Enhanced Disclosures, Recordkeeping, and Possible Criminal Sanctions: What Employers and Employees Should Know About Minnesota's New Wage Theft Law Now in Effect
A series of legislative amendments was passed in May 2019 creating Minnesota’s new Wage Theft Law. The civil component of the Wage Theft Law — requiring greater employer disclosures for new workers and on earnings statements — went into effect July 1, 2019. The criminal penalties for employer violations under Minn. Stat. § 609.52 became effective August 1, 2019.
The new law is designed to protect Minnesota workers from illegal deductions to, or withholding of, monies rightfully earned through the course of employment. Under a policy of greater transparency, new workers must now be given written notice at the start of their employment informing them on certain employment terms such as: status, whether a worker is exempt for minimum wage or overtime, provisions of paid vacation, sick time, or other paid time off (PTO), how the paid time off will accrue, and the employee’s rate or rates of pay and the basis thereof. The complete list of required disclosures is included further in this article.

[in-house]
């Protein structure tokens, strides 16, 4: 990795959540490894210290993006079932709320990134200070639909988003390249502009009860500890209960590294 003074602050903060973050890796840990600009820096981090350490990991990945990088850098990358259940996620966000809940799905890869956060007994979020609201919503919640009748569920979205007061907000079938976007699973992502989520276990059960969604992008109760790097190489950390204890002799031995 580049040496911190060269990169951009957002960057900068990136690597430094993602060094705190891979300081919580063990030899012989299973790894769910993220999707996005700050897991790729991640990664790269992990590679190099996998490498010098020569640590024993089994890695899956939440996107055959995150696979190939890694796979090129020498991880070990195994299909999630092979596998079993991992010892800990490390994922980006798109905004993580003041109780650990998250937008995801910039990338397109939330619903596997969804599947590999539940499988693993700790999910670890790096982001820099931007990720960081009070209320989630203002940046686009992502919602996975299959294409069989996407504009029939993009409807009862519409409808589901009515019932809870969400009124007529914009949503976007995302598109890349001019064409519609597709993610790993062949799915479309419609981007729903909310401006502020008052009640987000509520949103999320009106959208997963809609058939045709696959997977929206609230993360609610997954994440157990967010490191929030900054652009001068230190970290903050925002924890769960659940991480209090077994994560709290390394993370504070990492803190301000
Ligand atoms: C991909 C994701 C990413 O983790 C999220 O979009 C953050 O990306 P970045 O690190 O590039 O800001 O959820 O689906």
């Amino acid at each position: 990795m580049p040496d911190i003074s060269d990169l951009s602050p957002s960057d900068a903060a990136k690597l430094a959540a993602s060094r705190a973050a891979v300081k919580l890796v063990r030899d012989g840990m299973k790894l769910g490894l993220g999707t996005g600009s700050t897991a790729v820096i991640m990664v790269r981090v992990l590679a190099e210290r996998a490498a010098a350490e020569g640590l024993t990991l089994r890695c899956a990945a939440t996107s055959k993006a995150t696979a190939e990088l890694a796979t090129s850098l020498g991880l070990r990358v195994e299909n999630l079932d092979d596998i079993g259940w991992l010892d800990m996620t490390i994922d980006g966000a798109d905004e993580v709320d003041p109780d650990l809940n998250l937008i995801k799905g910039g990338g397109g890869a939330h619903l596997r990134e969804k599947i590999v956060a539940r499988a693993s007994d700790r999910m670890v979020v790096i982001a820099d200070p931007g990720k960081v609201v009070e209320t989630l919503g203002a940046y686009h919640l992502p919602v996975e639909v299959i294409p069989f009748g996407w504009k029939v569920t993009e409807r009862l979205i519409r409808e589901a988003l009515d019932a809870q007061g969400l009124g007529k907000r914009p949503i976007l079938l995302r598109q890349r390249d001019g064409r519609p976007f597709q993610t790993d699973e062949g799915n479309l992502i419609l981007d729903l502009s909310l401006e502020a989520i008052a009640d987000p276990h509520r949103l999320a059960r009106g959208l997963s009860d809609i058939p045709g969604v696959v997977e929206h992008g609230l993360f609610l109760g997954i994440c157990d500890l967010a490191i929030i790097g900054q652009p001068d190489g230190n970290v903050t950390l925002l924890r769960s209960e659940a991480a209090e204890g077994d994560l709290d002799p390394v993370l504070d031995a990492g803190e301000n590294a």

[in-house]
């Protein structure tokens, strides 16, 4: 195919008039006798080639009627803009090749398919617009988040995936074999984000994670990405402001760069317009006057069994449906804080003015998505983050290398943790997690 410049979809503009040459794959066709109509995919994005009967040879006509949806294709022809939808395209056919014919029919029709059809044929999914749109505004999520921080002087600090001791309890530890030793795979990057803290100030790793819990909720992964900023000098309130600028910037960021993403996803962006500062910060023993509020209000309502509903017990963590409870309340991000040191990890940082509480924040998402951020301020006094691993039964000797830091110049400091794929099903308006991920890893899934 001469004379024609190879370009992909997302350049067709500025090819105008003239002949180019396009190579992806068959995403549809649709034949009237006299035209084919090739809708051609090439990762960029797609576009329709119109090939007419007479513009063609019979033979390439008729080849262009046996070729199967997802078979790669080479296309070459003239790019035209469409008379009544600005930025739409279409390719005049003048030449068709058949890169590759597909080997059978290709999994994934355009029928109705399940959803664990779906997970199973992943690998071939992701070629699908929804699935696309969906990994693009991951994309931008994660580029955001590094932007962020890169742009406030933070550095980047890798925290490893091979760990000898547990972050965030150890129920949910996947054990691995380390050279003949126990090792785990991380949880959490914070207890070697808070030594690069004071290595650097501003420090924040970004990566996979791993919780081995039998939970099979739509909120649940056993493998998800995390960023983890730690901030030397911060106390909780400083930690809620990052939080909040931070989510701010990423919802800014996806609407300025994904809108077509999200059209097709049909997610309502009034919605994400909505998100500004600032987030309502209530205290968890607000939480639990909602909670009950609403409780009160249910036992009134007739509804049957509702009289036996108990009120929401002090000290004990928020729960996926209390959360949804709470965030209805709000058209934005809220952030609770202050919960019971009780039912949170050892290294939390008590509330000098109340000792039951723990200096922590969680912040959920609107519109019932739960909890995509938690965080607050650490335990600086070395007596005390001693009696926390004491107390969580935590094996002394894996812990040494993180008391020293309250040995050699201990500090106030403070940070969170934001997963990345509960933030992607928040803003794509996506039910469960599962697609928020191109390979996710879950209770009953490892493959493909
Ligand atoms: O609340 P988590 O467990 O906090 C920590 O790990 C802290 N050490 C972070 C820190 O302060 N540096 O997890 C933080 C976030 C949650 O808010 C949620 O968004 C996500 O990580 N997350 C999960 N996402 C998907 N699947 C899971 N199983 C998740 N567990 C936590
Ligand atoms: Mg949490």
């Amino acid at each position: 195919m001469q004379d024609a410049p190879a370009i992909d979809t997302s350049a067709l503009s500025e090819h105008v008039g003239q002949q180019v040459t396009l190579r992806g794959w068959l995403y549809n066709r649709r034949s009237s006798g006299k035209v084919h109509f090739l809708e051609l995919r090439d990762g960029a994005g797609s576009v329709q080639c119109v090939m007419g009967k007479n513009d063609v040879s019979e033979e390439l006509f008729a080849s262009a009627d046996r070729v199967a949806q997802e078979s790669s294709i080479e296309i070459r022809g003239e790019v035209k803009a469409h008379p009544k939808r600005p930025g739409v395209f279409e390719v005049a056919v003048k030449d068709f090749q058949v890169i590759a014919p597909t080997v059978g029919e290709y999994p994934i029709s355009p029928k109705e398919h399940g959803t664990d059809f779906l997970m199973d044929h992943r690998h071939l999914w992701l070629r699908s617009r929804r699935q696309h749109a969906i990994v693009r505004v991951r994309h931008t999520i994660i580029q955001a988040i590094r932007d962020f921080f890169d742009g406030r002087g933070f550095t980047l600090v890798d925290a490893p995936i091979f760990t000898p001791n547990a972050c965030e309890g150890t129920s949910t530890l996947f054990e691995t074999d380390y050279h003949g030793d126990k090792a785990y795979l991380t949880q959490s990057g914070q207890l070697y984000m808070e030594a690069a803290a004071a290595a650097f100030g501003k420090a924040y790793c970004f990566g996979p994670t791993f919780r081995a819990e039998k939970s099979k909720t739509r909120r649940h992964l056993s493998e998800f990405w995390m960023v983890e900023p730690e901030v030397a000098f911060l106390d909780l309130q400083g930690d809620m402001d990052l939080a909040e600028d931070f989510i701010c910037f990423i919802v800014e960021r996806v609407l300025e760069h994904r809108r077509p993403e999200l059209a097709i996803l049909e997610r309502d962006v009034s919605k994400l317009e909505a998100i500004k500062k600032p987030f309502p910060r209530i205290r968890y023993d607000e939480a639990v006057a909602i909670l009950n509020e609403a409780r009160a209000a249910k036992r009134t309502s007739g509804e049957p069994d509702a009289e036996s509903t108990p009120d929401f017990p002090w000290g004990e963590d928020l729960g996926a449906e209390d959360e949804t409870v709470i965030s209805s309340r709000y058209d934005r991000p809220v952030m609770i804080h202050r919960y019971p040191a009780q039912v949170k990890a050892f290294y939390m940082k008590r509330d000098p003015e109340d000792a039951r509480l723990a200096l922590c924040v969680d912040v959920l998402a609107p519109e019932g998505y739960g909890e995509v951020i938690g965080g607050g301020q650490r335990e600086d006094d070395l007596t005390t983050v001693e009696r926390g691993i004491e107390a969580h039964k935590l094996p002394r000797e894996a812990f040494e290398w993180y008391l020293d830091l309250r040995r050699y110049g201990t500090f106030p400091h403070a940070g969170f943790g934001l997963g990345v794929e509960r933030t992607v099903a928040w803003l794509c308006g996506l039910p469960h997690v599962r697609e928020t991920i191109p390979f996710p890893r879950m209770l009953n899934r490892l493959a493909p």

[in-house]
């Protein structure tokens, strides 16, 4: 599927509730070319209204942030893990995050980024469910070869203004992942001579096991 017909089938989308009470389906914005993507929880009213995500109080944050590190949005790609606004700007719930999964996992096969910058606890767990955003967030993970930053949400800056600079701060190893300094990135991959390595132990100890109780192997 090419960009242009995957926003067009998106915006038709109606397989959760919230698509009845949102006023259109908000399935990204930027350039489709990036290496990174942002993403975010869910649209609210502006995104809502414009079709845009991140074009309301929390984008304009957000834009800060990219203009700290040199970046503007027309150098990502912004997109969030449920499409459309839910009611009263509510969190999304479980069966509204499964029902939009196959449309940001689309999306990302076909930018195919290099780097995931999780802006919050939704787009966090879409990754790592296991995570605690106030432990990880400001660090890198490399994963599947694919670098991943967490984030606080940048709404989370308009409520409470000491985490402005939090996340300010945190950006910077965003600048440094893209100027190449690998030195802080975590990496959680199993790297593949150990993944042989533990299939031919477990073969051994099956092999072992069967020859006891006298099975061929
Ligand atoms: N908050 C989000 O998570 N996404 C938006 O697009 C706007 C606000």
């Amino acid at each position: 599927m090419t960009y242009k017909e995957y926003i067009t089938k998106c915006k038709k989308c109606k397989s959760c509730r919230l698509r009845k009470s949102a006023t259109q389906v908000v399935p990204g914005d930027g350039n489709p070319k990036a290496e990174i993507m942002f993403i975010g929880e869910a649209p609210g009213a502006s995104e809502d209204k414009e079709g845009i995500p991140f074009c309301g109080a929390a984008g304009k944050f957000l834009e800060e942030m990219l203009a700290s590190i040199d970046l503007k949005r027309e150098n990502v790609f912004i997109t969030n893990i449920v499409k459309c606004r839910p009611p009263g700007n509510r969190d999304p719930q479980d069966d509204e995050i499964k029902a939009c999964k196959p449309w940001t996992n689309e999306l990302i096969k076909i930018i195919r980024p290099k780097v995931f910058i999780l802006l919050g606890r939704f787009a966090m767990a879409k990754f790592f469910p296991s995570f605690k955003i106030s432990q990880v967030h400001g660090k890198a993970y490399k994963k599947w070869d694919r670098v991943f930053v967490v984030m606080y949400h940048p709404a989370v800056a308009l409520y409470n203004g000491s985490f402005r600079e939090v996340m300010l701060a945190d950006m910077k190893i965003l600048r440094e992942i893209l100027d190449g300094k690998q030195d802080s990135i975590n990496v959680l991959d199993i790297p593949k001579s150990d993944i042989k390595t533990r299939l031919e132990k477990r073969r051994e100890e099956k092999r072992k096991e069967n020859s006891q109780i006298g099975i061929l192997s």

The law also requires enhanced disclosure of information on all employee earnings statements, including whether the employee is paid by the hour, shift, day, week, salary, piece, commission (or other method) and whether there are allowances claimed for permitted meals and lodging. By requiring enhanced disclosures employees can more easily assess how employers are calculating earnings to ensure the pay received accurately reflects the hours worked.
Read the full summary here.
If you have questions about Minnesota’s new Wage Theft Law or other employment related questions, please contact Morgan Godfrey or anyone in the Firm’s Employment Practice Group at 952-831-6544.